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Question on CMOS small signal analysis??

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Anachip

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Guys,

Why when we do a small signal analysis for a transistor circuit, we ac ground any bias voltages and also why when we measure the input or output impedance (let say for a common source amplifier), we usually short the output when to find the input impedance and vise versa.

Thanks,
Anachip
 

v_c

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Anachip,

in ac small signal analysis we are only looking at linearized system about constant valued operating points. Since dc voltages have no ac signal they are grounded. You can think about this another way. Consider that any signal can have a dc and ac component. Now use superposition and take the dc and ac components separately to do the analysis and at the end add them up.

When we do bias component analysis (to get the dc operating points), we assume that the ac voltages are zero. We open circuit the capacitors, and then we do the analysis. For ac analysis, we short the capacitors, etc. The true amplifier waveforms contain both dc and ac.

As far as impedances are concerned, you have to go back to the definition of impedance. It is generally calculated by applying a signal at the port of interest and looking at the ratio of voltage/current. But for this definition to hold, the applied signal at the port of interest must be the *only* excitation applied to the circuit. All other independent sources must be turned off -- voltages sources set to zero (shorted) and current sources set to zero (opened).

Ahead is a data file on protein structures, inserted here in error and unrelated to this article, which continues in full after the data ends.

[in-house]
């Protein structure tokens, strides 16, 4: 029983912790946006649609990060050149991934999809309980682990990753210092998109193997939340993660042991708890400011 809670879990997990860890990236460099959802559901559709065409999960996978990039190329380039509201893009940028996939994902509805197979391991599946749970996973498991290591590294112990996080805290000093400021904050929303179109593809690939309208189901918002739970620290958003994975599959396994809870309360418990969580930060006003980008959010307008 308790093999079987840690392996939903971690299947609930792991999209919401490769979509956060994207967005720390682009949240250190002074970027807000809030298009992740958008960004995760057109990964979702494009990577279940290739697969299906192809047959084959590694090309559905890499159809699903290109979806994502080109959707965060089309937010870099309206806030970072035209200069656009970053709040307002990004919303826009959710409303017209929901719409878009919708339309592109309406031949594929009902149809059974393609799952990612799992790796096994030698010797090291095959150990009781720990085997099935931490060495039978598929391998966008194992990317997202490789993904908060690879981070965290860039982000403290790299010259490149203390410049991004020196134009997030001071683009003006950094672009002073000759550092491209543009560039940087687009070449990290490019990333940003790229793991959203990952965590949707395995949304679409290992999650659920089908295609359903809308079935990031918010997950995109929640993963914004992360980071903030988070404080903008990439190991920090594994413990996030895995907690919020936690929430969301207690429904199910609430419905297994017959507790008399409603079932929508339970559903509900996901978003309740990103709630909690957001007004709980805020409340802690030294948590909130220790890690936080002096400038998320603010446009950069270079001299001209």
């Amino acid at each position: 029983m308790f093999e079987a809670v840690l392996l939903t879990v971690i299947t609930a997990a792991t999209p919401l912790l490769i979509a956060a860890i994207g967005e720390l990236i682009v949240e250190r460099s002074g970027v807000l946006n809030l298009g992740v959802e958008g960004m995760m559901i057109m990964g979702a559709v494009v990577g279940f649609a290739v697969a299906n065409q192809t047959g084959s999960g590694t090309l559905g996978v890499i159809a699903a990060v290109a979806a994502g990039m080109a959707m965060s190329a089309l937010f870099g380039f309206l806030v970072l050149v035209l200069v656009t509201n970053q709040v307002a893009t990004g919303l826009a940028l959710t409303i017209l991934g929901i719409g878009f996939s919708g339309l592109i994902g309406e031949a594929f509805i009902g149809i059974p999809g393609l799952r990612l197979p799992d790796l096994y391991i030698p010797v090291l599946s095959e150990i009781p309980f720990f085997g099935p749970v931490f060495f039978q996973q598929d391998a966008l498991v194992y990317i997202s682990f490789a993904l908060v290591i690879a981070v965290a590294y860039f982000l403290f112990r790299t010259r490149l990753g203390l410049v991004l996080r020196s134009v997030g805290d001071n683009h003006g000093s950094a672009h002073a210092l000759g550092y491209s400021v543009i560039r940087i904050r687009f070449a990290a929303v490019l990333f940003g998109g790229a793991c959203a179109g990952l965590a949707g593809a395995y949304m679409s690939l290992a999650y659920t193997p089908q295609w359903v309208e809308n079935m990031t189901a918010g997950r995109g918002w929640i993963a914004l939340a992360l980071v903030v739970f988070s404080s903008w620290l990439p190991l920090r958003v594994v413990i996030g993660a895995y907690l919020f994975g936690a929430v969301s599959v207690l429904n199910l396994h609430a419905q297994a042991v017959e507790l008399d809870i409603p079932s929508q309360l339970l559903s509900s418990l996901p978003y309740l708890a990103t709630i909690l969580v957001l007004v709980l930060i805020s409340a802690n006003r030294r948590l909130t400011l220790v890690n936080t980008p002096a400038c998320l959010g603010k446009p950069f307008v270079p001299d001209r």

I hope this helps you.

Best regards,
v_c
 

    Anachip

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Anachip

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Thx for the explanation V_C.

v_c, can u explain me as well on my posting about slew rate, settling time in last 2 days.
 

v_c

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Is it this topic ? I will try to answer it on that thread, if you don't mind.

Best regards,
v_c
 

beckchm

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ac ground reprents that voltage of the nodes does not change
 

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